Finally, the Group has launched an experimental space for NFTs in The Sandbox, which is a Metaverse platform where users can create, buy or sell clothes as NFTs. The firm offers a virtual store with a collection of luxury clothing and accessories to dress up its users’ avatars. Gucci was inspired by Nike and Adidas who have already invested in this platform. Nevertheless, the Italian brand becomes the first fashion company to enter this universe.

Reading these initiatives taken by the firm, we realize that Gucci has clearly taken a strategic shift in terms of digital and choosing to invest in new platforms.

All of the above actions are designed to foster a sense of exclusivity within Gucci’s digital community. Indeed, it is common for the brand to propose new collections that are made available to its NFT community first. On the other hand, it allows the brand to better promote itself and its history. Finally, it allows the brand to revolutionize the experience it offers to its customers, as will be developed in this article. This phenomenon affects the majority of luxury players, not only Gucci.


Luxury Brands’ digitalization

Gucci’s example is not an isolated case. Indeed, the luxury sector has always sought to extend its points of contact, especially since Covid has accelerated the digitalization of its luxury brands. Luxury is therefore a sector that is constantly reinventing itself.

Today, the Metaverse and NFTs are at the heart of the strategy of the luxury industry. Indeed, many luxury houses such as Givenchy, Louis Vuitton or Dolce & Gabbana have chosen to launch themselves into these new Universes. The example of the French leather goods house Louis Vuitton is particularly striking. Last year, the Group launched a video game called Louis: The Game to celebrate the 200th anniversary of its founder, which included 30 NFTs created with digital artist Beeple. In addition, the luxury house is a partner of the famous video game League of Legends and has created skins in its image for the characters of the game. These examples show that Louis Vuitton, and more generally luxury brands, are seeking to establish themselves in the Metaverse and NFT universe, as this provides them with numerous advantages.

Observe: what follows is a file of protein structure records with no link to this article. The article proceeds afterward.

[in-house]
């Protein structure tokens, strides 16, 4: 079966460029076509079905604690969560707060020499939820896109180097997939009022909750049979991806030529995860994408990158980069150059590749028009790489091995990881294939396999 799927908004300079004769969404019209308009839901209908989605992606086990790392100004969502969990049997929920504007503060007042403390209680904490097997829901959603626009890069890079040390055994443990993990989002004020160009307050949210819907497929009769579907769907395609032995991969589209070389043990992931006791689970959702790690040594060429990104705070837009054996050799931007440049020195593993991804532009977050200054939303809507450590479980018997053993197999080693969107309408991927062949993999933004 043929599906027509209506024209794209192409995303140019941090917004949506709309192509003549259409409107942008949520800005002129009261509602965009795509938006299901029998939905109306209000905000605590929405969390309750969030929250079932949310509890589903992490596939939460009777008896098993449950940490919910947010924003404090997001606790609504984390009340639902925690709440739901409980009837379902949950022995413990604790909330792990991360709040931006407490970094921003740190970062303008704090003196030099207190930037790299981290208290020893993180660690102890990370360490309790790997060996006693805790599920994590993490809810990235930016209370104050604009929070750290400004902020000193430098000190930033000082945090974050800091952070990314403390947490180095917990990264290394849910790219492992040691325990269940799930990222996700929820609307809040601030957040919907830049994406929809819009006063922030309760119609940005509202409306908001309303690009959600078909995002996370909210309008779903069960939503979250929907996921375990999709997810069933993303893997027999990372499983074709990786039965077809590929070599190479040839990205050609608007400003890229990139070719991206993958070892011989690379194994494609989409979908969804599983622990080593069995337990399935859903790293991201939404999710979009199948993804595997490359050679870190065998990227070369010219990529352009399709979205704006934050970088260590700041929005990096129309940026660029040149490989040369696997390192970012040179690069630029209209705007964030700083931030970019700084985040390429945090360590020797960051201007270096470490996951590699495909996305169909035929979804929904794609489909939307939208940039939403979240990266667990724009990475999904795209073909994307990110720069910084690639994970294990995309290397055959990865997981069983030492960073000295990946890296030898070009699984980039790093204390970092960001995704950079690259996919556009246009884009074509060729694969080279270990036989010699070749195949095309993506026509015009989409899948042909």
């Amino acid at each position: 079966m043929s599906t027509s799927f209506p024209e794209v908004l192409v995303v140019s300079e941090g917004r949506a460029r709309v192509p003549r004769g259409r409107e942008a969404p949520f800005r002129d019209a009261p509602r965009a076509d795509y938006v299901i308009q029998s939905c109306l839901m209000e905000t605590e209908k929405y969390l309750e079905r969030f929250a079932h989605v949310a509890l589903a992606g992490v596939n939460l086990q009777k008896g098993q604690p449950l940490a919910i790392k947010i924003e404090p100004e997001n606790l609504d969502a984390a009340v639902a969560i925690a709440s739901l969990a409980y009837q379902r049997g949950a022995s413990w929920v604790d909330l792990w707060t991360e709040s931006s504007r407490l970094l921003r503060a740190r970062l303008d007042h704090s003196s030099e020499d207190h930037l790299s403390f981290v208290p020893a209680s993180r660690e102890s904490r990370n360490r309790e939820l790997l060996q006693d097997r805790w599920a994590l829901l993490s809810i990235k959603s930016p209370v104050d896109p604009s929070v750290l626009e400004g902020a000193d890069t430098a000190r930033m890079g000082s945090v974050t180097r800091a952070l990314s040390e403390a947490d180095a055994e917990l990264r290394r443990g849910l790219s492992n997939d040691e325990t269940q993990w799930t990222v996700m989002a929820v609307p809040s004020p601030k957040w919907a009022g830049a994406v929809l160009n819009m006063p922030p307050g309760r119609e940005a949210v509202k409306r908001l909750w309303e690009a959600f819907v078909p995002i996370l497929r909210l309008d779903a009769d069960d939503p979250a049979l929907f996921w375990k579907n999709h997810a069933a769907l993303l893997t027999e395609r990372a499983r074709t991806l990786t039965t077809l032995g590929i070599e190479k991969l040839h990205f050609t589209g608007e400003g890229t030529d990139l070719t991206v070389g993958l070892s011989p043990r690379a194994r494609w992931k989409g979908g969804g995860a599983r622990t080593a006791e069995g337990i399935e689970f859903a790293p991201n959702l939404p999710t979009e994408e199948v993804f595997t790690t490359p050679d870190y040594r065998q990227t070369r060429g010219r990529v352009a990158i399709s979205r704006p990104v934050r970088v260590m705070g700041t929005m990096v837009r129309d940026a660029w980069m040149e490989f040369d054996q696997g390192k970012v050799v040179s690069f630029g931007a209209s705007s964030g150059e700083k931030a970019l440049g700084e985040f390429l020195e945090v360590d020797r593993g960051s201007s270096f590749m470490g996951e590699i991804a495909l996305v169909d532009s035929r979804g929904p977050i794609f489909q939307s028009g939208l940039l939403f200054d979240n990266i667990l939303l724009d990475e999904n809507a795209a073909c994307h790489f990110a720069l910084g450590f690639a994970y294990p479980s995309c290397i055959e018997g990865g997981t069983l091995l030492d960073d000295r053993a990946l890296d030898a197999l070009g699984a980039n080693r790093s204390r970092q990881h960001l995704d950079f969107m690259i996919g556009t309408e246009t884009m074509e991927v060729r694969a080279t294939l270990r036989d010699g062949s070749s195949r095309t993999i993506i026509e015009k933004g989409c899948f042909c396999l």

New ElDorados for brands  

These new Universes are therefore emerging in the Luxury sector and constitute new ElDorados for brands. They constitute a way for these brands to maintain and strengthen the link between them and their consumers.

On the other hand, these Universes are levers for engaging brand communities, creating new points of contact, rethinking the customer experience and reaching new audiences such as Generation Z.






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French people and wine